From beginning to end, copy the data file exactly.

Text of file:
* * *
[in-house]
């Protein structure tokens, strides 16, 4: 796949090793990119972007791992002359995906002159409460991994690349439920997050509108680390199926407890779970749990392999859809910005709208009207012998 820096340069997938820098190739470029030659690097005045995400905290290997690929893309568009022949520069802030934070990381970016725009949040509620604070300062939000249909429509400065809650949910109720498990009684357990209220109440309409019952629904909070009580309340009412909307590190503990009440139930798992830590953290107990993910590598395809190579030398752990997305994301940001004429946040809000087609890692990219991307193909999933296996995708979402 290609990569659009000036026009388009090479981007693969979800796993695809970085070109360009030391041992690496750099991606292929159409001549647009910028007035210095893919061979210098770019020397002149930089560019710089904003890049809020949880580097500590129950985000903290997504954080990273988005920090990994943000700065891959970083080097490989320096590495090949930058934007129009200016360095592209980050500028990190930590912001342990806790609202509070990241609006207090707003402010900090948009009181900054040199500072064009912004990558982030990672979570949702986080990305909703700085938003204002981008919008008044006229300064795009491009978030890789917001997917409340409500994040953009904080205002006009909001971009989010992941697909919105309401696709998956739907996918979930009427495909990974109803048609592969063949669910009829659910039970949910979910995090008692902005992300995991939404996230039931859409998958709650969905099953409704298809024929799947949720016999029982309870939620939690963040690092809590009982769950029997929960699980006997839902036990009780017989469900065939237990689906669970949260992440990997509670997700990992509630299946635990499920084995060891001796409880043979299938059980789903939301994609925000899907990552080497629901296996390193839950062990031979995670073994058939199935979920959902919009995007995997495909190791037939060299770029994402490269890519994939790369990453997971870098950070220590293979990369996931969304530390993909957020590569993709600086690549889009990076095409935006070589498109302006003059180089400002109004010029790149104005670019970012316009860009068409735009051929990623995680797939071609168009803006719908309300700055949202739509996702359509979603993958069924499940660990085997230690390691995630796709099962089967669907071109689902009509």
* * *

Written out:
[in-house]
């Protein structure tokens, strides 16, 4: 796949090793990119972007791992002359995906002159409460991994690349439920997050509108680390199926407890779970749990392999859809910005709208009207012998 820096340069997938820098190739470029030659690097005045995400905290290997690929893309568009022949520069802030934070990381970016725009949040509620604070300062939000249909429509400065809650949910109720498990009684357990209220109440309409019952629904909070009580309340009412909307590190503990009440139930798992830590953290107990993910590598395809190579030398752990997305994301940001004429946040809000087609890692990219991307193909999933296996995708979402 290609990569659009000036026009388009090479981007693969979800796993695809970085070109360009030391041992690496750099991606292929159409001549647009910028007035210095893919061979210098770019020397002149930089560019710089904003890049809020949880580097500590129950985000903290997504954080990273988005920090990994943000700065891959970083080097490989320096590495090949930058934007129009200016360095592209980050500028990190930590912001342990806790609202509070990241609006207090707003402010900090948009009181900054040199500072064009912004990558982030990672979570949702986080990305909703700085938003204002981008919008008044006229300064795009491009978030890789917001997917409340409500994040953009904080205002006009909001971009989010992941697909919105309401696709998956739907996918979930009427495909990974109803048609592969063949669910009829659910039970949910979910995090008692902005992300995991939404996230039931859409998958709650969905099953409704298809024929799947949720016999029982309870939620939690963040690092809590009982769950029997929960699980006997839902036990009780017989469900065939237990689906669970949260992440990997509670997700990992509630299946635990499920084995060891001796409880043979299938059980789903939301994609925000899907990552080497629901296996390193839950062990031979995670073994058939199935979920959902919009995007995997495909190791037939060299770029994402490269890519994939790369990453997971870098950070220590293979990369996931969304530390993909957020590569993709600086690549889009990076095409935006070589498109302006003059180089400002109004010029790149104005670019970012316009860009068409735009051929990623995680797939071609168009803006719908309300700055949202739509996702359509979603993958069924499940660990085997230690390691995630796709099962089967669907071109689902009509």